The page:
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- The Cartography of WolvesApril 22, 2021
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When we got home, our house wasn’t as we left it. We stood for a moment, not yet understanding why all our belongings were on the floor, how each drawer had been pulled out, tipped empty. There was a space where my laptop should have been and there were loose wires hanging from the television unit. Our fridge door had been left open, the fuse had burnt out, our food was turning bad. We were in the middle of an oppressive heatwave.
Such hot weather that, in an attempt to air out our suffocating, tiny house, I’d left a small window open downstairs. Stupid, I know now.
‘Oh my god…’ I said, to my boyfriend, as we took it all in. ‘We’ve been burgled.’
‘Yes,’ he said, flatly. ‘Yes we have. Now, don’t panic, don’t touch anything.’
‘We’ve been burgled!’ I wailed, as I panicked, touching everything.
People say the worst thing about a break in is the intrusion, the idea a stranger has been in your house. Yes, I realised, this is true. I felt mildly disgusted as I looked at my underwear strewn across the bedroom. I pictured a man, pale and rail thin, with a harsh face and mean eyes. I saw him stalking through our house, sweating from the midday heat. At that time it felt so personal, so hurtful. I hated him. I pictured him as vividly as I could so I could hate him properly.
Obviously, I would be able to tell just from looking at him that he was a bad person. Isn’t that how it works? They are different to us. Bond villains have scars, cult leaders have swastikas carved into their foreheads, mass-shooters have that crazed look in their eyes. We find safety in these differences between us and them. When these conventions are broken, when the blandly good looking guy next door turns out to have a human head in a freezer, it shocks us. Shouldn’t we have known?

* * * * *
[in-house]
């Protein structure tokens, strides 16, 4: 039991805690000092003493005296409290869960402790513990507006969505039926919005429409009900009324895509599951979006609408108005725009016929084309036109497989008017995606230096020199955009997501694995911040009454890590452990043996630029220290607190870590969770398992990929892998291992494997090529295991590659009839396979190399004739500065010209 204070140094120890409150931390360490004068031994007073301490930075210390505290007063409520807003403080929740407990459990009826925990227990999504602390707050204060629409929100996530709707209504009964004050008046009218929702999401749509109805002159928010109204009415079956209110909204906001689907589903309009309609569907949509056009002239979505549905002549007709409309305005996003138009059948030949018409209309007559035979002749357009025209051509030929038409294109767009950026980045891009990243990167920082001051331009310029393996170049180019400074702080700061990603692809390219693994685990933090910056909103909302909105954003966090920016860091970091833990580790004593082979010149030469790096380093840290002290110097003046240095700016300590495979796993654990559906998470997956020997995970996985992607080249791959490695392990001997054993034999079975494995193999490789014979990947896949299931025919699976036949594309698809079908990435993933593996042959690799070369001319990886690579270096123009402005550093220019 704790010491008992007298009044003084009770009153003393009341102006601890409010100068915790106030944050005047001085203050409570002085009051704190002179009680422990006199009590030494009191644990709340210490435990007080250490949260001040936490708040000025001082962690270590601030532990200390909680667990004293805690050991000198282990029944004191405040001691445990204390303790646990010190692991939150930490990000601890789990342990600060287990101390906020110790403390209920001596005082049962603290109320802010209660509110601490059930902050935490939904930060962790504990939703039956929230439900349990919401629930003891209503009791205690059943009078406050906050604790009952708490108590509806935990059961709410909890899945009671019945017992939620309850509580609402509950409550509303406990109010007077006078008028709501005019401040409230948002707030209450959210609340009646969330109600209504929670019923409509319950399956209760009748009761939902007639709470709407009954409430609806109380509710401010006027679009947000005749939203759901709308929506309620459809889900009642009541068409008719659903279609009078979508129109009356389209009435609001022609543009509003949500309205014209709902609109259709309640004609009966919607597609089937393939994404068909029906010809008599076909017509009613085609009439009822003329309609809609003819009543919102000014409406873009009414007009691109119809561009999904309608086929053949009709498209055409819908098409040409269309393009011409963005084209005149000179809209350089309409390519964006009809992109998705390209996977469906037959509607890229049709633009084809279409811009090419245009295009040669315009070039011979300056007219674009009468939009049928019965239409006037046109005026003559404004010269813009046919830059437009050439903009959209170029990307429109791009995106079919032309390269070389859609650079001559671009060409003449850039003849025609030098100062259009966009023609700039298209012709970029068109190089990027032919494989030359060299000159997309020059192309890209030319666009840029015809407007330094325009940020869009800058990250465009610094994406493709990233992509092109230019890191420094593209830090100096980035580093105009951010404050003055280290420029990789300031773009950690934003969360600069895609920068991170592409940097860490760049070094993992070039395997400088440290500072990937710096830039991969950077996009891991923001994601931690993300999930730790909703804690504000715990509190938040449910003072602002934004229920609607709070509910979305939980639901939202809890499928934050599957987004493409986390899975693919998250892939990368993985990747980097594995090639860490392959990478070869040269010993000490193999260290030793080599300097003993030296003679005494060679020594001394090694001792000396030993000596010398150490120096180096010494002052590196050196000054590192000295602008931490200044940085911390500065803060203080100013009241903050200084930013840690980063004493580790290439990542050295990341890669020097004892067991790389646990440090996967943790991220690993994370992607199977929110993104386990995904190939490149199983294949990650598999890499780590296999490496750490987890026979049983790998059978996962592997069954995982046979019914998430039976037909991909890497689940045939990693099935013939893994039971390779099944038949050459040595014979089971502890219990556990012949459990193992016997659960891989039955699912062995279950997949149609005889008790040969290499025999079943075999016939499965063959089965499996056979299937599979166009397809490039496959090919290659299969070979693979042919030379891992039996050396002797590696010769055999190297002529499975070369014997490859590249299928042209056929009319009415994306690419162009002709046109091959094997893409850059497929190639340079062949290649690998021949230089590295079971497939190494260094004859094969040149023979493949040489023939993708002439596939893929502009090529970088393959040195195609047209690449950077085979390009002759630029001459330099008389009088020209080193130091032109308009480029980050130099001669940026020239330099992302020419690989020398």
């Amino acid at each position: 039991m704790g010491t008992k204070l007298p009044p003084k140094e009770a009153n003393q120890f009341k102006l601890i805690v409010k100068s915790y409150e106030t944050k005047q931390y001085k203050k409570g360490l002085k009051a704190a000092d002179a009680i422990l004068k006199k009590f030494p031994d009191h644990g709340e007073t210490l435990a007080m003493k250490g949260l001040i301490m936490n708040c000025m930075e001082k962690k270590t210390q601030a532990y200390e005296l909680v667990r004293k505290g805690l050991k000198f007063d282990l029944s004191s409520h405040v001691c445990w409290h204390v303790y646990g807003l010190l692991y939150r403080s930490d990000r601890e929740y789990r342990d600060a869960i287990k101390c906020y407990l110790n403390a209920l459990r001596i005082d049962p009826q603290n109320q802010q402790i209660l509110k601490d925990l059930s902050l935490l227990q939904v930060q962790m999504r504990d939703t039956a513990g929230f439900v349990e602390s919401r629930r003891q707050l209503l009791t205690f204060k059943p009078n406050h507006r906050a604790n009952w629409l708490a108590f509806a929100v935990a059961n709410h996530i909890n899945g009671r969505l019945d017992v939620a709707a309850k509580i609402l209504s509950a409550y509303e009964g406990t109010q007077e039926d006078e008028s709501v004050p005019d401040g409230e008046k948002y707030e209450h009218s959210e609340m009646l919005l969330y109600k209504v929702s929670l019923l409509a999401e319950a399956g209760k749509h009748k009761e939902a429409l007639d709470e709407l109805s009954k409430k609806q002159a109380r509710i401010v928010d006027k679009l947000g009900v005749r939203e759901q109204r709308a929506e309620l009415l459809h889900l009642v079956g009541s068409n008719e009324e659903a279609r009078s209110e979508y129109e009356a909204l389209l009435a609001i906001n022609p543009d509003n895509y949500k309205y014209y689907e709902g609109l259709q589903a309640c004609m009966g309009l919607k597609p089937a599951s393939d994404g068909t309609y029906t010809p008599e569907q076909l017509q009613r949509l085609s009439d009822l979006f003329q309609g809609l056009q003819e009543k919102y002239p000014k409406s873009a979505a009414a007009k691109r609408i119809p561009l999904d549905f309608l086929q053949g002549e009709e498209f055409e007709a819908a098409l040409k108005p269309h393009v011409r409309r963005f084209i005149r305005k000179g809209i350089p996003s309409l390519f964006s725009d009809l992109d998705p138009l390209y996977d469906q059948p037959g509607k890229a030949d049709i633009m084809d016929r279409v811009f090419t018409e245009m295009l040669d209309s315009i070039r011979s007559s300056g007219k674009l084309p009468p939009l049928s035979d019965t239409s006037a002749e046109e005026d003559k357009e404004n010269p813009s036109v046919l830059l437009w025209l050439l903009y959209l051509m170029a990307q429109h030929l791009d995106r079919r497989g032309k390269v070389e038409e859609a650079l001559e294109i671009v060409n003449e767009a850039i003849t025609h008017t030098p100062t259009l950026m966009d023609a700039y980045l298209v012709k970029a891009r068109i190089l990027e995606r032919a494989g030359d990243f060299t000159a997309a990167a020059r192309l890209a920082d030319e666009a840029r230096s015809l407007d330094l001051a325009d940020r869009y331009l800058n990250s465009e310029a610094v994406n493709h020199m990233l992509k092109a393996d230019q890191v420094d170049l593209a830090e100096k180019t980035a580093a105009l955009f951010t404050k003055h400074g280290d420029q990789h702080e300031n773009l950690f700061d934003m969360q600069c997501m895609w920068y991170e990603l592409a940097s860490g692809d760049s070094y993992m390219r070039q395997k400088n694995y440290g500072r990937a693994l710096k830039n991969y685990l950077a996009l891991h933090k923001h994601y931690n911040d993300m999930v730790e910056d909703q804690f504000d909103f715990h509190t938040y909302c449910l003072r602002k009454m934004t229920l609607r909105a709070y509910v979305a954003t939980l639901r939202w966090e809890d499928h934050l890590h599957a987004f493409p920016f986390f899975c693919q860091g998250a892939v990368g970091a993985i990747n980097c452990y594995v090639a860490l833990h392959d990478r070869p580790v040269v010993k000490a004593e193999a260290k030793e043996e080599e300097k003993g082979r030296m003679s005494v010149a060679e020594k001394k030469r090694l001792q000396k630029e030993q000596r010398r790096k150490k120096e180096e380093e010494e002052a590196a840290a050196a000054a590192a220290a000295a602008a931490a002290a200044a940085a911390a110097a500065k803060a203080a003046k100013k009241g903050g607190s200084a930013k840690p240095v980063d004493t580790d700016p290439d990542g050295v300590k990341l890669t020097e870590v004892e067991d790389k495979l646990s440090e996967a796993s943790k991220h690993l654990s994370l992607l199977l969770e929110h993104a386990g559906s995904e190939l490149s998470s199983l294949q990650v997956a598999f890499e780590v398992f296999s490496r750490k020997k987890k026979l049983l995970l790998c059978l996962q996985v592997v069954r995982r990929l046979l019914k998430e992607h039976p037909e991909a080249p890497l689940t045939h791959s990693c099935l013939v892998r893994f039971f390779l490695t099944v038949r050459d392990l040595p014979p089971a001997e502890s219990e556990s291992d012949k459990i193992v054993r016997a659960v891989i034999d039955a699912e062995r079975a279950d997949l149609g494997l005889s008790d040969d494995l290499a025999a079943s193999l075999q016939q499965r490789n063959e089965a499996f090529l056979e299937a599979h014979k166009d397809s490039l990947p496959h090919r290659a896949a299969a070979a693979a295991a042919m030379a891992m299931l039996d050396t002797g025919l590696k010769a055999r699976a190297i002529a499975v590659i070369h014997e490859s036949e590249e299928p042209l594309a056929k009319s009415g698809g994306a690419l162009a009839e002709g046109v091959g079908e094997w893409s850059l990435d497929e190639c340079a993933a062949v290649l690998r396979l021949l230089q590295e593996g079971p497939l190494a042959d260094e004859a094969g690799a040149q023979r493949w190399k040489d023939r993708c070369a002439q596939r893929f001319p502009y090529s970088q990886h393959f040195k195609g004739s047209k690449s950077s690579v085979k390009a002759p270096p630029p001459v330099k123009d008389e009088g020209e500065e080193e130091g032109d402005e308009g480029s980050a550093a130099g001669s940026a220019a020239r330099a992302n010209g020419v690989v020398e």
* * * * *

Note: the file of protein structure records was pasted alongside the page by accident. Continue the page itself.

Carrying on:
When the killer is a child we look at them and we say they must be ‘evil’. Evil is one of those things that can hide and inhabit even those who are supposed to be innocent. Evil is sneaky like that. Evil can be beautiful. This is an easier way to explain this type of crime than to accept the reality that, more frighteningly, perhaps anyone could do bad things, given the right (or maybe wrong) upbringing, circumstances.
My second book One More Lie follows two adults who are living under new identities, after serving their sentences for a crime they committed as children. In the book the female character, Charlotte, captures the imagination of the public more than her accomplice Sean. Sean is dismissed as “exactly the type” who would do such a thing, an angry child with little adult supervision whose story was inevitable. Charlotte, however, is endlessly fascinating to people, especially the press, as she doesn’t look the type. In fact, she looks almost angelic. Big eyes, beautiful. So sweet. People ask, was she led astray, or is there a cunning psychopath behind that smile?
Sometimes, not looking like a criminal can work in a suspect’s favor. Look at the recent success of Jeremy Ray Meeks, whose mugshot went viral after his arrest for…well, it doesn’t matter anymore, does it? Jeremy is no longer a criminal, he is a supermodel, he dates a billionaire’s daughter. And a quick Google of “hot mugshot guy/girl” shows our fascination with this contradiction.